In 1947, foreign exchange reserves amounted to about 2 million pound. Between 1947 and 1962, policy was geared towards controlling the gold market in India. The Imports and Exports (Control) Act was enacted in 25th March 1947. Also in 1947, the Government introduced the Foreign Exchange Regulation Act as an additional form of control. But gold demand was too high, encouraging illegal transit and smuggling.
The Indian Government banned gold imports and brought in a new licensing system. Neither had the desired impact and smuggling grew even more. In 1947, the price of gold was Rs 88.62 per 10 grams. After the announcement of the ban there was no reduction in price. It increased to Rs 95.87 in 1949, but dipped to Rs 79.18 in 1955.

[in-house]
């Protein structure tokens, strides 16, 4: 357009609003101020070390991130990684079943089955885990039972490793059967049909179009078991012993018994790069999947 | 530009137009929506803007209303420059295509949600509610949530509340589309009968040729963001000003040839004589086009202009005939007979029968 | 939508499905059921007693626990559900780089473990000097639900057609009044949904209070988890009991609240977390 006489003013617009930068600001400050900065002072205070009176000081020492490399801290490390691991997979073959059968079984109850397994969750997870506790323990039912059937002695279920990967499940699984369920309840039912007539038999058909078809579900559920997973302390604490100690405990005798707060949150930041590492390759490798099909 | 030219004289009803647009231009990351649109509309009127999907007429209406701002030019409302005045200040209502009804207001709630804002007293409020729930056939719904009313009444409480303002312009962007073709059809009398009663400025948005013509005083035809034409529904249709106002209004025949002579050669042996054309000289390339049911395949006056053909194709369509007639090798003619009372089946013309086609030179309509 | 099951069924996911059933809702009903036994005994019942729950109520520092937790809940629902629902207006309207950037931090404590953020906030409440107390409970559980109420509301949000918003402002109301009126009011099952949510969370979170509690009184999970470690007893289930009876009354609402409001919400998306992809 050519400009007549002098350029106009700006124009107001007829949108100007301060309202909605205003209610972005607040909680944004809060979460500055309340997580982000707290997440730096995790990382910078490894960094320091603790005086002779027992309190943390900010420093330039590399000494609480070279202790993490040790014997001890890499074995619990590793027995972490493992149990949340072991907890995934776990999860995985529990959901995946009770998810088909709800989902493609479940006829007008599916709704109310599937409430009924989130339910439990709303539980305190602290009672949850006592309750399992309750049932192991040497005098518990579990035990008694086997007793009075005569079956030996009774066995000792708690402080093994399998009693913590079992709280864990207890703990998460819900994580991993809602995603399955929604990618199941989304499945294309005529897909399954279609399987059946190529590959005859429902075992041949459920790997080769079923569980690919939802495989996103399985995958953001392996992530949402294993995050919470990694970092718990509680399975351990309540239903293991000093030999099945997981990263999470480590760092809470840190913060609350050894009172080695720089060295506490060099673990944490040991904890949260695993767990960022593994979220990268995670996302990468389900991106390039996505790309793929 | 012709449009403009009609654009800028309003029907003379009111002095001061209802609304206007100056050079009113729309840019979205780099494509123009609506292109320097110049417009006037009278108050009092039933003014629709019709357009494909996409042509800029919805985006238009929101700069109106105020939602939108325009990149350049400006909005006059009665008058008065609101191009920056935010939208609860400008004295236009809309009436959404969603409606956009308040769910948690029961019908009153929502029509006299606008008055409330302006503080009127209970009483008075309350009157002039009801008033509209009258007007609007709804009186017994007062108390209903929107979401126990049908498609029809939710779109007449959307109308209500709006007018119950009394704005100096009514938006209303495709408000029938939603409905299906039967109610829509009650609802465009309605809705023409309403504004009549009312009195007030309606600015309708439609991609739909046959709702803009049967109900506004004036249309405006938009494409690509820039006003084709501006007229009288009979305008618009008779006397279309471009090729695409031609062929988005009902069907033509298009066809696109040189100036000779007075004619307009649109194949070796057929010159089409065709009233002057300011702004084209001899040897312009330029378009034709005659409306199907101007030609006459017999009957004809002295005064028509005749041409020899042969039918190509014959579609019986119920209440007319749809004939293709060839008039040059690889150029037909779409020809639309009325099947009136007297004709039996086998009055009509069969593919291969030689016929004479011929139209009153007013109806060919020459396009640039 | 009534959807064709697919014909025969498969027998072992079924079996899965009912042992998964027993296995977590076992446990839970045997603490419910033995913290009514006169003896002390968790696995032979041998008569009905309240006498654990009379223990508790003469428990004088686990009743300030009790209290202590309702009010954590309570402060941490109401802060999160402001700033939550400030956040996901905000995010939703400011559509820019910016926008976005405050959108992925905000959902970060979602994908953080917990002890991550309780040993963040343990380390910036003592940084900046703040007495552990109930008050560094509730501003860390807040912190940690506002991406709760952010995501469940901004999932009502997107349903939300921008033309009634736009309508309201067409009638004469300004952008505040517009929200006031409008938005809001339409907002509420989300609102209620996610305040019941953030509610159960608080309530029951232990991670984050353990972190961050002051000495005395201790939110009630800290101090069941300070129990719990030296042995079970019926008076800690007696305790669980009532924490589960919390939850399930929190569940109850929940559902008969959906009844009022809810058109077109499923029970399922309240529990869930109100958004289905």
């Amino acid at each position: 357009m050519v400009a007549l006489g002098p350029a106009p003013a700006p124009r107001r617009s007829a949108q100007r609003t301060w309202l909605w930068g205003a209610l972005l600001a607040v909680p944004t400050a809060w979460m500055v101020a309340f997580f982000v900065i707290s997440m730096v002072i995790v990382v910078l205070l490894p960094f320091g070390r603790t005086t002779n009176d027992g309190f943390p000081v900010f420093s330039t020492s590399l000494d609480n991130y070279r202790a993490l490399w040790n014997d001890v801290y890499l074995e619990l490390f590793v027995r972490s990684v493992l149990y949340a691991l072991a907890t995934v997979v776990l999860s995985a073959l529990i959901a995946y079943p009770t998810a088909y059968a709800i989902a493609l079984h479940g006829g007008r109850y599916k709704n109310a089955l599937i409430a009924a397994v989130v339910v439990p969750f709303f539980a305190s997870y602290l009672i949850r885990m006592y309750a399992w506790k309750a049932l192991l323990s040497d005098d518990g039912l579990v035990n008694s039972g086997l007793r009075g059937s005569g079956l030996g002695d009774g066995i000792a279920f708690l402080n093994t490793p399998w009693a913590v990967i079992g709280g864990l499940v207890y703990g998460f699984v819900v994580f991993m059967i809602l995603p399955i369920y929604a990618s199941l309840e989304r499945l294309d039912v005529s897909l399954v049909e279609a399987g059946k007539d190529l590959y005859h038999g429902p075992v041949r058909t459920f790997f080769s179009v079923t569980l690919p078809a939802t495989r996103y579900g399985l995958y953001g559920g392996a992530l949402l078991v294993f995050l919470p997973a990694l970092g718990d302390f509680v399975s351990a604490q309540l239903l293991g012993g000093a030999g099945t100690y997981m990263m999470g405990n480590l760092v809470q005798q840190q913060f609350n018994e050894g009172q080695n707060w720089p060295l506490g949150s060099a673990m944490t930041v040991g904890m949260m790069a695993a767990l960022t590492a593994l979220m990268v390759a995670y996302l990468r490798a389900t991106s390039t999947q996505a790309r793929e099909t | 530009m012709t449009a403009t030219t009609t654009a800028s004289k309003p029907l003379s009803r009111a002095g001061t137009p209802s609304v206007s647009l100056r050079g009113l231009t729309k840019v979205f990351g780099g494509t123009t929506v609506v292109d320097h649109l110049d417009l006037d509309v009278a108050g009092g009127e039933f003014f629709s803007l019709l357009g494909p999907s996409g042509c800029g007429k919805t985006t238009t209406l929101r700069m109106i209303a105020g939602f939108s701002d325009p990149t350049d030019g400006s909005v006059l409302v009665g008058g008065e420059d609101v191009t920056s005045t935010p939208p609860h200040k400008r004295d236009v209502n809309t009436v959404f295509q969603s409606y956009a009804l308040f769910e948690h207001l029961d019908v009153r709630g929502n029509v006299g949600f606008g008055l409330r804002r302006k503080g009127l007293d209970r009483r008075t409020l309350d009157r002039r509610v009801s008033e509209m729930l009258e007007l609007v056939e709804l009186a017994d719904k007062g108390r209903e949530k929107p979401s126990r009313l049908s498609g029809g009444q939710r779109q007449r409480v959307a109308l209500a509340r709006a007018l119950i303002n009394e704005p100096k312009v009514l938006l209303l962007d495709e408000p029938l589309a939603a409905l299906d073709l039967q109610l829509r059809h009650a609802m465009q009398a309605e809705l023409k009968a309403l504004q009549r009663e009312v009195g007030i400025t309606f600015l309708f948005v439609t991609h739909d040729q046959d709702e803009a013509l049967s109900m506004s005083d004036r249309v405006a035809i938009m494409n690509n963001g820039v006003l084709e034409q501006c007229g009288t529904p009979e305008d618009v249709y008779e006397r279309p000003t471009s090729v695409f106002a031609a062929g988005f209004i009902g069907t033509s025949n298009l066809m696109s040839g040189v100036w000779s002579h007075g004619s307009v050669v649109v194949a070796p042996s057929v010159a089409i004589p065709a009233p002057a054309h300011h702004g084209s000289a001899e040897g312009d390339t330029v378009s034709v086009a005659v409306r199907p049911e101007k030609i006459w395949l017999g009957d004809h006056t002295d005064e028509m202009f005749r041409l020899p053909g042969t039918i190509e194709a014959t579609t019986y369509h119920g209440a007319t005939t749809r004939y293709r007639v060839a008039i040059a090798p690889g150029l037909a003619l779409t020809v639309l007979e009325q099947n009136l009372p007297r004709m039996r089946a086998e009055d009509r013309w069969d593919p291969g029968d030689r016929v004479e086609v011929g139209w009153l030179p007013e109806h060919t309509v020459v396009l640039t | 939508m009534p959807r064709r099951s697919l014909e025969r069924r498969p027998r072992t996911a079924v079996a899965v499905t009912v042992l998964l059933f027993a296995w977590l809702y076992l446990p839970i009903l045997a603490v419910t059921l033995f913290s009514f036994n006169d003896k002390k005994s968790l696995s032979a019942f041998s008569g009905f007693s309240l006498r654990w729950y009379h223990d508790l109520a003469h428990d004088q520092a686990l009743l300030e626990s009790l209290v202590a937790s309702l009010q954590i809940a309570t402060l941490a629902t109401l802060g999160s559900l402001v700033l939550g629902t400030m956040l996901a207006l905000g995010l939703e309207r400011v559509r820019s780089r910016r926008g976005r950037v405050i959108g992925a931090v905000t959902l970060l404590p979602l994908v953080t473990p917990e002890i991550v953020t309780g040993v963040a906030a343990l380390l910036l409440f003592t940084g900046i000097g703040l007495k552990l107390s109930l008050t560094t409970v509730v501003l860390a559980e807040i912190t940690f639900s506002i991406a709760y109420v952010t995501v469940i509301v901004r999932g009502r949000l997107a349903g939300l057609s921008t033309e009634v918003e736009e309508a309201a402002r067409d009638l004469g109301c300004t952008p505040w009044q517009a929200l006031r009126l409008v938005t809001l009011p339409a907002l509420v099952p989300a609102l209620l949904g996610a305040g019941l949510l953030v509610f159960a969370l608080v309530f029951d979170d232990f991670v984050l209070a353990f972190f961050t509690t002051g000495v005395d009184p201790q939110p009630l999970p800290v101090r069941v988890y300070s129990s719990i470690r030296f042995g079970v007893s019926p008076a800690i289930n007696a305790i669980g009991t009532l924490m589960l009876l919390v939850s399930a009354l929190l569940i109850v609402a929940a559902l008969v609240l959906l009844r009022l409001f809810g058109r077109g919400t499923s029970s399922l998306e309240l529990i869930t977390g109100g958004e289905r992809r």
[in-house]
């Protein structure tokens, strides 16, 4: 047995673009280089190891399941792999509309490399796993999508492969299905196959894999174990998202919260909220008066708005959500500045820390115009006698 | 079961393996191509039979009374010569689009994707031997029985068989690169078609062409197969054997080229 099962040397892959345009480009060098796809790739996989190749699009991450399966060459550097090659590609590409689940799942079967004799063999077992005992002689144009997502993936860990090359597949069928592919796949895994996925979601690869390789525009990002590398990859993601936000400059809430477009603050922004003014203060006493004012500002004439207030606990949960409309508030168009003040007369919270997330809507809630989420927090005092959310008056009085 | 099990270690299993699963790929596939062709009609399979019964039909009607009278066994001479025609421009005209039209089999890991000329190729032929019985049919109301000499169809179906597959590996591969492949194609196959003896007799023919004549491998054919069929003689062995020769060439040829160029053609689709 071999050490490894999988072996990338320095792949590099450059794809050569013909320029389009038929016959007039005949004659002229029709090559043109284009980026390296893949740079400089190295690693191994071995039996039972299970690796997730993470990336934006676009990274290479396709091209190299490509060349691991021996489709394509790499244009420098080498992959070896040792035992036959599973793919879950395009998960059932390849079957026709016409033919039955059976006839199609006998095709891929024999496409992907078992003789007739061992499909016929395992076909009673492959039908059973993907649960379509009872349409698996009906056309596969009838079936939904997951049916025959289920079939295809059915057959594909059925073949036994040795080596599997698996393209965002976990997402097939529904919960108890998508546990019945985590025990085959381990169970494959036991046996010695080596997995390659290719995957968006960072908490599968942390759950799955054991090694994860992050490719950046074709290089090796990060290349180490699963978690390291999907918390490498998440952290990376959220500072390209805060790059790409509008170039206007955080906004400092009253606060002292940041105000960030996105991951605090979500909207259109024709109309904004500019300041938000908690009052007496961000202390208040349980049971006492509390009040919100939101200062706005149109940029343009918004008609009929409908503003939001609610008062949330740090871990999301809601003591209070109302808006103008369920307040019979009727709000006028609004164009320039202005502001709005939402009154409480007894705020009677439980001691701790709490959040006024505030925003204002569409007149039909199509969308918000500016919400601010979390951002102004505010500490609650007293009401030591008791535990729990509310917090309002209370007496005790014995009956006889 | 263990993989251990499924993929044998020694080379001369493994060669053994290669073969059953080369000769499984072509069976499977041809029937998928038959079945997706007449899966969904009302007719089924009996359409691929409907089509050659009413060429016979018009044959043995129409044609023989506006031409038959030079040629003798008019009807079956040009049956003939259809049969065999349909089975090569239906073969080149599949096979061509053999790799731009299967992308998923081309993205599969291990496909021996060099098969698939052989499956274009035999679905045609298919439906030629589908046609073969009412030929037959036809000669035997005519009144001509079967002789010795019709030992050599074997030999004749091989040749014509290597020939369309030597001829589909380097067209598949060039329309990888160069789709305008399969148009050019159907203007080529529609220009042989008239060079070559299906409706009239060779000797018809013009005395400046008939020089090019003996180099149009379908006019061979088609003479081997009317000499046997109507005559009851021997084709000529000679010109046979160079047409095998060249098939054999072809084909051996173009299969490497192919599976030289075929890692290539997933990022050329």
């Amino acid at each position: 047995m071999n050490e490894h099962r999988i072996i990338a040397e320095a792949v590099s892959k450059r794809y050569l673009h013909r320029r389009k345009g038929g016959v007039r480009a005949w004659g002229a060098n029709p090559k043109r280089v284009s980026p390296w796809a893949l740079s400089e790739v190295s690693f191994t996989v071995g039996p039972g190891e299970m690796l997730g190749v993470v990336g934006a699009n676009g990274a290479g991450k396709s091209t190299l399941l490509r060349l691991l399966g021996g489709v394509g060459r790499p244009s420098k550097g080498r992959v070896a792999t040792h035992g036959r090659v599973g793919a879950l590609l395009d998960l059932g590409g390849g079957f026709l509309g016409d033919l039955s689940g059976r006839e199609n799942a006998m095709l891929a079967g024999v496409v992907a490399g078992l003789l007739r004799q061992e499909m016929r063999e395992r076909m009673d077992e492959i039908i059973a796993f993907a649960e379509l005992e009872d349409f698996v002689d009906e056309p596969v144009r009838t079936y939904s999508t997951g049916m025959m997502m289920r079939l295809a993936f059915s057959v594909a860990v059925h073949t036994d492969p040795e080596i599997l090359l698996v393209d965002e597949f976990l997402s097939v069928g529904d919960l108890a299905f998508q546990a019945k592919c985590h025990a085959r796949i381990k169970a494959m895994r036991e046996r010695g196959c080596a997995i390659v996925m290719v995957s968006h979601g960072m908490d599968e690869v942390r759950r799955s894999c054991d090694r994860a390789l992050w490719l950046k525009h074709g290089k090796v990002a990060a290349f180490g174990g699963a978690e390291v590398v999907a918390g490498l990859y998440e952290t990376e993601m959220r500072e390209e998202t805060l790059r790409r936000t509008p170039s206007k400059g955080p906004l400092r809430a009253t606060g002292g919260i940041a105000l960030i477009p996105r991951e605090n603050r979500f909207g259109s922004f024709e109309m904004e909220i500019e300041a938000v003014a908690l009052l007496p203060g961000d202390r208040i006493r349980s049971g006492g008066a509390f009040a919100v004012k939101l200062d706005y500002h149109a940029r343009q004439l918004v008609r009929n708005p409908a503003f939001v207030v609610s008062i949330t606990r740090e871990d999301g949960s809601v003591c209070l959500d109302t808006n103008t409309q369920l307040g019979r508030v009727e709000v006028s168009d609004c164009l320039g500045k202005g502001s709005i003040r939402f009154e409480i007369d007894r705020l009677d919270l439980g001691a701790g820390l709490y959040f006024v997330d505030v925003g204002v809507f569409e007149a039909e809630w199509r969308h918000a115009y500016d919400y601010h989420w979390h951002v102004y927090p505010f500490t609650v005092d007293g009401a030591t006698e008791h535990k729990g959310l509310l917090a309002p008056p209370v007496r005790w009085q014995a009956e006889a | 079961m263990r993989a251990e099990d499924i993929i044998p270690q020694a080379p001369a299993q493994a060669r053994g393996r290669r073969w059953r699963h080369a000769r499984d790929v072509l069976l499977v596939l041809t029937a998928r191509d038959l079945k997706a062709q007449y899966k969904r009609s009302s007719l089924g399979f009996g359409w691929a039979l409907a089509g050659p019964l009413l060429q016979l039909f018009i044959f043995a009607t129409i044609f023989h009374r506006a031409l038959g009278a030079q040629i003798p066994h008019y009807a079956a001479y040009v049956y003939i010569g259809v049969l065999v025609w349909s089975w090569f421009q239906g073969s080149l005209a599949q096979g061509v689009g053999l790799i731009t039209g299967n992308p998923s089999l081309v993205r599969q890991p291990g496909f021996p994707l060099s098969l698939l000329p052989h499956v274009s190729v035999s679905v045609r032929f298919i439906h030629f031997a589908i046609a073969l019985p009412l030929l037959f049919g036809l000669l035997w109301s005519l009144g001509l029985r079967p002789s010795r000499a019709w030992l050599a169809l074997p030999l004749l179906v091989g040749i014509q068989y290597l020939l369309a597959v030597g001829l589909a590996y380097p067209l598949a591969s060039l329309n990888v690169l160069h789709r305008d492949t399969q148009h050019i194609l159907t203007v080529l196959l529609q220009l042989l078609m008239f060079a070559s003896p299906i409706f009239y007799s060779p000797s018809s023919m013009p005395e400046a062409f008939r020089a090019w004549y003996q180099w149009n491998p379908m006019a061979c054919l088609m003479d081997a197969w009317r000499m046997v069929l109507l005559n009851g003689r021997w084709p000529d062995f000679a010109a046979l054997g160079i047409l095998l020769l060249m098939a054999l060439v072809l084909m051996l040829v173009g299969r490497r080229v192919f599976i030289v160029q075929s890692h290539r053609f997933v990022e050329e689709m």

The first 15 years of independent India coincided with the rebuilding of Europe after World War II, including Britain; this was the so-called US sponsored Marshall Plan. Then, the world was acting on a de facto gold standard because the US dollar’s value was based on it. Not much help was forthcoming to India under these circumstances, if the country needed it.
The Government nationalised the Kolar Gold Mines in 1956, which accounted for 95 percent of India’s gold output, but the mines started declining. In 1958, the Government tried to retain the domestic output from the mine as unofficial reserves. The price of gold was then Rs 90.81 per 10 grams and reached Rs 97 per 10 grams in 1963. Since demand continued to stay high, smuggling began to rise.
Estimates indicate that during 1948-49 around 27.36 tonnes of gold was smuggled to India. It increased to 35.35 tonnes in 1950-51 and to 53.27 tonnes in 1952-53. But smuggling declined by more than 50 percent in 1955-56, falling to 26.27 tonnes, but just briefly. Around 520 tonnes of gold were unofficially imported between 1958 and 1963. Nothing else was as good as gold.